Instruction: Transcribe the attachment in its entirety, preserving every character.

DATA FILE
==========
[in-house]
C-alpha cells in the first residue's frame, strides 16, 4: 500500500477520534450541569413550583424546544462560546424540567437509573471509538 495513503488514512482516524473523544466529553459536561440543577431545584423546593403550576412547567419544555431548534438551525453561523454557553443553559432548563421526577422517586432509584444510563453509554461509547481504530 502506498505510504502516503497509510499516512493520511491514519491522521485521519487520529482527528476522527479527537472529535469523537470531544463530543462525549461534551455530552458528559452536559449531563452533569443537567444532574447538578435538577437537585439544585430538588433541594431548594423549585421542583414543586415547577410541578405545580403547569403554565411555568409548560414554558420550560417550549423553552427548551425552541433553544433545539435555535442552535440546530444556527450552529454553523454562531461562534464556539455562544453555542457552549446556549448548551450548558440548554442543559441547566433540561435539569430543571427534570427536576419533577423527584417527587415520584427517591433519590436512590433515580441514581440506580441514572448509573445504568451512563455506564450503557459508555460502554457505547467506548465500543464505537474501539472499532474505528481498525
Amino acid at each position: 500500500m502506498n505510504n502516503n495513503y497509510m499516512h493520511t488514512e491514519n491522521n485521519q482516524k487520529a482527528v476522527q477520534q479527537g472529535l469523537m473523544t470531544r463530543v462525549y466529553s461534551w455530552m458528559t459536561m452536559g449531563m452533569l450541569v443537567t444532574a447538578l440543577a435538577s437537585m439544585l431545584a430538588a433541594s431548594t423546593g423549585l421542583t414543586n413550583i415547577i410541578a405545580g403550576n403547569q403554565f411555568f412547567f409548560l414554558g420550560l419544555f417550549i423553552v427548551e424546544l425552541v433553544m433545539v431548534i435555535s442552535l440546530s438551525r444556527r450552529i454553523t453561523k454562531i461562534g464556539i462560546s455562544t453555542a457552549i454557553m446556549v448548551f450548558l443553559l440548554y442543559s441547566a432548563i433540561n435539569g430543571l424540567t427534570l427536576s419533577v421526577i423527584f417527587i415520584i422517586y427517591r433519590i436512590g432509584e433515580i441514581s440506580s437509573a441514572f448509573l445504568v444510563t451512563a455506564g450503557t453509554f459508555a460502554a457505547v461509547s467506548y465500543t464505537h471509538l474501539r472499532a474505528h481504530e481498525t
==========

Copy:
[in-house]
C-alpha cells in the first residue's frame, strides 16, 4: 500500500477520534450541569413550583424546544462560546424540567437509573471509538 495513503488514512482516524473523544466529553459536561440543577431545584423546593403550576412547567419544555431548534438551525453561523454557553443553559432548563421526577422517586432509584444510563453509554461509547481504530 502506498505510504502516503497509510499516512493520511491514519491522521485521519487520529482527528476522527479527537472529535469523537470531544463530543462525549461534551455530552458528559452536559449531563452533569443537567444532574447538578435538577437537585439544585430538588433541594431548594423549585421542583414543586415547577410541578405545580403547569403554565411555568409548560414554558420550560417550549423553552427548551425552541433553544433545539435555535442552535440546530444556527450552529454553523454562531461562534464556539455562544453555542457552549446556549448548551450548558440548554442543559441547566433540561435539569430543571427534570427536576419533577423527584417527587415520584427517591433519590436512590433515580441514581440506580441514572448509573445504568451512563455506564450503557459508555460502554457505547467506548465500543464505537474501539472499532474505528481498525
Amino acid at each position: 500500500m502506498n505510504n502516503n495513503y497509510m499516512h493520511t488514512e491514519n491522521n485521519q482516524k487520529a482527528v476522527q477520534q479527537g472529535l469523537m473523544t470531544r463530543v462525549y466529553s461534551w455530552m458528559t459536561m452536559g449531563m452533569l450541569v443537567t444532574a447538578l440543577a435538577s437537585m439544585l431545584a430538588a433541594s431548594t423546593g423549585l421542583t414543586n413550583i415547577i410541578a405545580g403550576n403547569q403554565f411555568f412547567f409548560l414554558g420550560l419544555f417550549i423553552v427548551e424546544l425552541v433553544m433545539v431548534i435555535s442552535l440546530s438551525r444556527r450552529i454553523t453561523k454562531i461562534g464556539i462560546s455562544t453555542a457552549i454557553m446556549v448548551f450548558l443553559l440548554y442543559s441547566a432548563i433540561n435539569g430543571l424540567t427534570l427536576s419533577v421526577i423527584f417527587i415520584i422517586y427517591r433519590i436512590g432509584e433515580i441514581s440506580s437509573a441514572f448509573l445504568v444510563t451512563a455506564g450503557t453509554f459508555a460502554a457505547v461509547s467506548y465500543t464505537h471509538l474501539r472499532a474505528h481504530e481498525t